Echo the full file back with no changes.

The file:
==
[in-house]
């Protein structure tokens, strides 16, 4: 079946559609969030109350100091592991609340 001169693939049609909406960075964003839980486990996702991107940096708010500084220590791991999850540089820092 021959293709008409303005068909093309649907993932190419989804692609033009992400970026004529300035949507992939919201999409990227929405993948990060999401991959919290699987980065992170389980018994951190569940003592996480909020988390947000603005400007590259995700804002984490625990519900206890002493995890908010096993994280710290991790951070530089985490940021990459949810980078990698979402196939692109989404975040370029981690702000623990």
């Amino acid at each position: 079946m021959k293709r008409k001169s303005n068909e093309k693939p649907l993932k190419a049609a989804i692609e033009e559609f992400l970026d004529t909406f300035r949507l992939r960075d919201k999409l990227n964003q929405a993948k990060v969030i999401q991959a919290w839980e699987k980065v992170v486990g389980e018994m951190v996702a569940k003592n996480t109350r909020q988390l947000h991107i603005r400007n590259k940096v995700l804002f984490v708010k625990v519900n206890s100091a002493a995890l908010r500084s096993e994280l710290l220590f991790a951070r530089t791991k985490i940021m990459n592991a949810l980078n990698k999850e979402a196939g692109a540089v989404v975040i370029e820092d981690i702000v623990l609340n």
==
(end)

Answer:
[in-house]
């Protein structure tokens, strides 16, 4: 079946559609969030109350100091592991609340 001169693939049609909406960075964003839980486990996702991107940096708010500084220590791991999850540089820092 021959293709008409303005068909093309649907993932190419989804692609033009992400970026004529300035949507992939919201999409990227929405993948990060999401991959919290699987980065992170389980018994951190569940003592996480909020988390947000603005400007590259995700804002984490625990519900206890002493995890908010096993994280710290991790951070530089985490940021990459949810980078990698979402196939692109989404975040370029981690702000623990």
């Amino acid at each position: 079946m021959k293709r008409k001169s303005n068909e093309k693939p649907l993932k190419a049609a989804i692609e033009e559609f992400l970026d004529t909406f300035r949507l992939r960075d919201k999409l990227n964003q929405a993948k990060v969030i999401q991959a919290w839980e699987k980065v992170v486990g389980e018994m951190v996702a569940k003592n996480t109350r909020q988390l947000h991107i603005r400007n590259k940096v995700l804002f984490v708010k625990v519900n206890s100091a002493a995890l908010r500084s096993e994280l710290l220590f991790a951070r530089t791991k985490i940021m990459n592991a949810l980078n990698k999850e979402a196939g692109a540089v989404v975040i370029e820092d981690i702000v623990l609340n």